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Overland bioscience teacher recognized for being a lifelong student

bioscienceteacherthumb.jpgThe completion of Deb Carnevale’s college career didn’t signal the end of rigorous classes and demanding homework assignments.

Long after earning her master’s degree and long after securing a position as a science teacher at Overland High School, Carnevale has kept up a diligent and impressive class schedule. She’s taken courses through the Biological Sciences Initiative program at the University of Colorado’s Boulder campus; she’s enrolled in the same anatomy and physiology courses at the Community College of Aurora that are available to concurrent enrollment students at Overland.

It’s all part of Carnevale’s continuing commitment to keep up on the latest trends in an ever-changing field. As a teacher who specializes in cutting-edge curriculum, Carnevale can’t rely on outdated lesson plans. The capstone courses in the school’s relatively young biotechnology program demand up-to-date content; they demand an instructor who’s up on the newest advancements in a complex field.

“I’ve always taken extra classes,” said Carnevale, who started teaching in the Cherry Creek School District 16 years ago. “Science teachers have to keep up with their skills. If they don’t do that, they’re doing a disservice to their students. You need to really teach them the current things that are happening out there.”

That effort has paid off for Carnevale and her students. Earlier this year, the Colorado BioScience Association named Carnevale as its 2014 Teacher of the Year. The honor comes as a validation for Carnevale, who launched the program 12 years ago with the help of grants secured through the help of then principal John Buckner. As the initiative developed, Carnevale also drew on support from the district’s original Office of Diversity, the University of Colorado BioScience Initiative Program, the district’s Career and Technical Education program, the Cherry Creek Schools Foundation and continuous support from current principal Leon Lundie.

“It’s a validation of our program, absolutely,” Carnevale said. “The course I teach is a capstone; we want students to take the classes leading up to it,” she added, listing AP biology, chemistry and other courses as important precursors.

The rigorous program has paid off for countless Overland grads.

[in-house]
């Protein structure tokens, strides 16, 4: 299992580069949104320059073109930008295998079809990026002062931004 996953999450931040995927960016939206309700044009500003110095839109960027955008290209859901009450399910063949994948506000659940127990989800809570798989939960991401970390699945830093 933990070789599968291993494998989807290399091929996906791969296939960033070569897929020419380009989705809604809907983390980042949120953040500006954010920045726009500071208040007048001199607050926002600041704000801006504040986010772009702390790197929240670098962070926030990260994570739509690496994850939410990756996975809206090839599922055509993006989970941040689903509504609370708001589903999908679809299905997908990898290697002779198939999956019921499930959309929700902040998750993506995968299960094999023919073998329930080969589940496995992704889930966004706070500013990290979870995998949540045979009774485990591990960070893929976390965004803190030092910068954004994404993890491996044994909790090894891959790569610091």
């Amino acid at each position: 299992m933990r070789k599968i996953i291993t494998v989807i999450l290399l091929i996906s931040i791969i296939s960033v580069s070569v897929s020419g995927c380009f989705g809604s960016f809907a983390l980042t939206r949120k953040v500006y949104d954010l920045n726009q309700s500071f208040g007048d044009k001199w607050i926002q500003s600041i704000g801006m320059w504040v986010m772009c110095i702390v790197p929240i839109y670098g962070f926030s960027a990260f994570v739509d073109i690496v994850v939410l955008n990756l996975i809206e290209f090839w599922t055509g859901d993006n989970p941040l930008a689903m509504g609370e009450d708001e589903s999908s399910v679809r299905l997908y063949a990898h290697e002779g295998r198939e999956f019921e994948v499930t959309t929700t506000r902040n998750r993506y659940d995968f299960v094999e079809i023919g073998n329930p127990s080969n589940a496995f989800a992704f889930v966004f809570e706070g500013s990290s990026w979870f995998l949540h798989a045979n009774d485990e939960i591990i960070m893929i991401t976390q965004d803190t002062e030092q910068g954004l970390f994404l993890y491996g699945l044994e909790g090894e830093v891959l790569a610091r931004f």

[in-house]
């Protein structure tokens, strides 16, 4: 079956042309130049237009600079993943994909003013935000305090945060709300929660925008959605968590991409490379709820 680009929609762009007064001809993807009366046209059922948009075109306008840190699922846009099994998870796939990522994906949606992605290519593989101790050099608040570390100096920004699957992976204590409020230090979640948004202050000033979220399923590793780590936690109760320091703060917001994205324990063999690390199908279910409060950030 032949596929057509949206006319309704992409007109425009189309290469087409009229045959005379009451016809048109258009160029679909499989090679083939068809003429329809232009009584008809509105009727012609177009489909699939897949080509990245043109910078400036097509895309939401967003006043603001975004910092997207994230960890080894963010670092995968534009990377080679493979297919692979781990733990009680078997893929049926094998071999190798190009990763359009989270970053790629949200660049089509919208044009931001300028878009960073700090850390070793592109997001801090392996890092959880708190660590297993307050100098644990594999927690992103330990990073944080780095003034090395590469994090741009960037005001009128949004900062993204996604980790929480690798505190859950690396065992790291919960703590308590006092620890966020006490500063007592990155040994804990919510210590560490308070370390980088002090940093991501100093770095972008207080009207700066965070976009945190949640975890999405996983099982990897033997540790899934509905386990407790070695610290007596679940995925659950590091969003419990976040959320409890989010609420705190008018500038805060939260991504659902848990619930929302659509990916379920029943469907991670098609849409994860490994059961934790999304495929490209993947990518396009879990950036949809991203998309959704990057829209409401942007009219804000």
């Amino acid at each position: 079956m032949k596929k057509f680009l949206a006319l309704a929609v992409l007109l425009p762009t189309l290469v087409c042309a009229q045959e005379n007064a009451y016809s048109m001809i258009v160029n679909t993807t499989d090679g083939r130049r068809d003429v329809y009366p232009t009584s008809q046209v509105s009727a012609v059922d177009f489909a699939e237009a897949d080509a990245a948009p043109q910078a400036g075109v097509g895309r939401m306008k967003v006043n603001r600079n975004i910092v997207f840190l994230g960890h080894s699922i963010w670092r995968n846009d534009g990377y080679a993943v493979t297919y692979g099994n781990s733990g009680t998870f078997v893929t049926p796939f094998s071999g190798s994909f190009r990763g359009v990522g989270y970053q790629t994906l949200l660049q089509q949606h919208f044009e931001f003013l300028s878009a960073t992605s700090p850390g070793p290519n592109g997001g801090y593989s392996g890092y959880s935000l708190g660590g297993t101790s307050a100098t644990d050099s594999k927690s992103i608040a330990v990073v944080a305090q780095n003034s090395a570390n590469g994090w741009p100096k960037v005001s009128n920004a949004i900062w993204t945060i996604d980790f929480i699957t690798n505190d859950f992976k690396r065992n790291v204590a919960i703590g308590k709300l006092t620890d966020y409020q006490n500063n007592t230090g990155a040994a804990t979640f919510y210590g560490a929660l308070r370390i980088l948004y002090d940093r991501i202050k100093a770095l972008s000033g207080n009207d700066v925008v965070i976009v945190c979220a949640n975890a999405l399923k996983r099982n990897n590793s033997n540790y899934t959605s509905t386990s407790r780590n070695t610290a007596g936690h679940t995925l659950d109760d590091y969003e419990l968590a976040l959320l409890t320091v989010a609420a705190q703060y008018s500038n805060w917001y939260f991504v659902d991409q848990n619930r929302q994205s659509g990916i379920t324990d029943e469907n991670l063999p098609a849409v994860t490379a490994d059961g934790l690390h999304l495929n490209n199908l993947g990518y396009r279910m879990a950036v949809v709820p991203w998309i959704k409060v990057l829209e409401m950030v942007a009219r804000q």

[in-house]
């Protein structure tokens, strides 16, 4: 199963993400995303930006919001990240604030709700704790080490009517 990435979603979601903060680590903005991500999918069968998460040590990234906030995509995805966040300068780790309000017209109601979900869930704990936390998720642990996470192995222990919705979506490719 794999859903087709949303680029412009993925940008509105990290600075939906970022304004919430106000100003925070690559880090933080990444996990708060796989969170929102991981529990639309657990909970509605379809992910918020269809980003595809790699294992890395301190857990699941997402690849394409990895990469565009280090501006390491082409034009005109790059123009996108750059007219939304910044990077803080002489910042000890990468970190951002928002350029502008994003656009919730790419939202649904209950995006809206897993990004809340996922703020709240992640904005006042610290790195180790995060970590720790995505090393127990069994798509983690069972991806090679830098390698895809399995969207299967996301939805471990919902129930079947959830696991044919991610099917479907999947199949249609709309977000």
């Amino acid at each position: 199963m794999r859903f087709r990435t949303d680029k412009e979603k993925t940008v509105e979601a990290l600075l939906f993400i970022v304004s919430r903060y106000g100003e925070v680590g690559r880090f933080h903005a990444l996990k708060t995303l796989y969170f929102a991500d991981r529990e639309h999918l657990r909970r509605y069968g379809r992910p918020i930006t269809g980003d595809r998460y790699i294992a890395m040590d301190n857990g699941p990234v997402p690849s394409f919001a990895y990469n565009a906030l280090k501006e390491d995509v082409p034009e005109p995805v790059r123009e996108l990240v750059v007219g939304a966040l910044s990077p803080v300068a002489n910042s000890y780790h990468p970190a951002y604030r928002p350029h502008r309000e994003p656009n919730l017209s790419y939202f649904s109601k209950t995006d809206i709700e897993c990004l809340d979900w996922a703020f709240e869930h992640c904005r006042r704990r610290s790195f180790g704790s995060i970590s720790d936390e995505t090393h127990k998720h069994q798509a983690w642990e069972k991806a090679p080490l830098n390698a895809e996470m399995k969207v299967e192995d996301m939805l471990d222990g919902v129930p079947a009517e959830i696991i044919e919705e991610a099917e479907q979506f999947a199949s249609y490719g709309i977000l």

Since Carnevale launched the biotechnology program more than a decade ago, it’s become a valuable resource for students looking to gain an edge heading into college. Carnevale said she’s connected countless students heading to college with job opportunities starting their freshman year. Thanks to the high-level skills learned through the program’s in-depth programs and lab experiments, students have found immediate access to jobs in university biology labs and other settings.

“That’s what my program is about – it’s about the skills and the content that goes with it,” Carnevale said. “Instead of having a student bus tables at the student union for a job, they can get work in the labs as freshmen. Every year, I have students who get jobs as freshmen in these research laboratories. They go on to continue and receive advanced degrees in bioresearch.”

The program has only grown with the expanded space and resources of the Institute of Science and Technology campus that opened its doors in 2011. The specialized facility dedicated to Science, Technology, Engineering and Math (STEM) curriculum has deepened students’ access to cutting-edge tools, equipment and lab space.

“We simply didn’t have the space before,” Carnevale said, pointing to the spacious classroom she now occupies, a room packed with cutting-edge equipment, lab tables and other tools. “The Cherry Creek District is so supportive of its teachers. They offer professional development and various kinds of grants that the everyday teacher can get.

“I was so lucky to get into this district,” she added.​

Posted 11/5/2014 2:50 PM

“I’ve always taken extra classes ... Science teachers have to keep up with their skills. If they don’t do that, they’re doing a disservice to their students. You need to really teach them the current things that are happening out there.”

-- Deb Carnevale, award-winning Overland High School bioscience teacher

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